“Tale-telling, called khurrafat in Libya, used to be an essential part of family entertainment in towns, villages, and tents, but in the city it has now all but disappeared to be replaced by television. The time that young children spent listening to tales is now spent studying, reading magazines, or watching television. Rare are the occasions when tales are told and few are the young urban women who know any tales to tell. Even the special night devoted to tale-telling during the wedding celebration is now firmly linked with the past.”
With apologies for a series of posts of articles that are not easily accessible, though worth reading if you have access, I present the following:
Henning Sievert, “Intermediaries and Local Knowledge in a Changing Political Environment: Complaints from Libya at the Turn of the 20th Century”. Die Welt des Islams 54, 3-4 (2014), pp. 322–362. [Online behind paywall]
Abstract: As historiography on Ottoman Tripolitania and Benghazi focuses mainly on the Italian invasion and on the Sanūsiyya and pays little attention to Ottoman records, studies on political practice and change in that period are rare. However, the special circumstances of that remote and sparsely populated part of the empire enable us to focus on the role of intermediaries and complaints within the imperial framework. Complaints and related correspondence were crucial in the negotiation of order, both from the government’s and from the subjects’ point of view. With the 19th-century reforms, new notions of order emerged, and old notions were modified. The new mode of politics did not, however, consist of immutable prescriptions but could acquire new layers of meaning in a process of translation into the vernacular politics of the Libyan provinces and vice versa. Imperial notions of order were thus read and utilised in various ways. The key interpreters and translators in this process were intermediaries between imperial, provincial and local levels. This contribution suggests to study political communication within the imperial framework by focusing on these intermediaries.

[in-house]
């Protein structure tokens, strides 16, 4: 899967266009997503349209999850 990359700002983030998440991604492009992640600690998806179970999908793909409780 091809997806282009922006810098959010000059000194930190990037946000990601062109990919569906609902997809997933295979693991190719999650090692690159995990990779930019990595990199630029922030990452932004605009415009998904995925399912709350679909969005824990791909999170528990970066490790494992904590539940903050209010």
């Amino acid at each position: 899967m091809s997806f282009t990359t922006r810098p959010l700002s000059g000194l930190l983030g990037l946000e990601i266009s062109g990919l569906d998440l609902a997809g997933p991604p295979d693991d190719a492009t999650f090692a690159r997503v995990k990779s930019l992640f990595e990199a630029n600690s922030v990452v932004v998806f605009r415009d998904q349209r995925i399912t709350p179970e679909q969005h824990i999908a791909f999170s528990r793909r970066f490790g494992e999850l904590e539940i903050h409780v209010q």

I recently came across a small, old pamphlet entitled, in French, “Essai sur la peste de Benghazi en 1874” (Essay on the 1874 plague of Benghazi) written by a certain Dr. Léonard Arnaud (a “médécin sanitaire au service Ottomane”) and published by the Ottoman Health Administration in Constantinople in 1875.
The report deals with an interesting and practically unknown episode of eastern Libyan history: an outbreak of the plague in ‘Benghazi’—then used to indicate the eastern part of modern-day Libya in general—which followed an earlier outbreak in the same region in 1858. This particular outbreak occurred in the encampments of several groups of nomadic Bedouin in the plateaus between Benghazi and al-Merj. Of concern to the Ottoman officials, no doubt, was that Dr. Arnaud identified the disease as the same as the plague which had been occurring in the Levant (according to a report made in London, the Ottoman health service was apparently dealing with a number of plague outbreaks in their Middle Eastern provinces). A quick search for the author reveals that he seems to have been a specialist in dealing with the plague and other epidemics in various territories of the Ottoman empire.
Are there any other sources for this episode of history, Ottoman, Arabic, or European?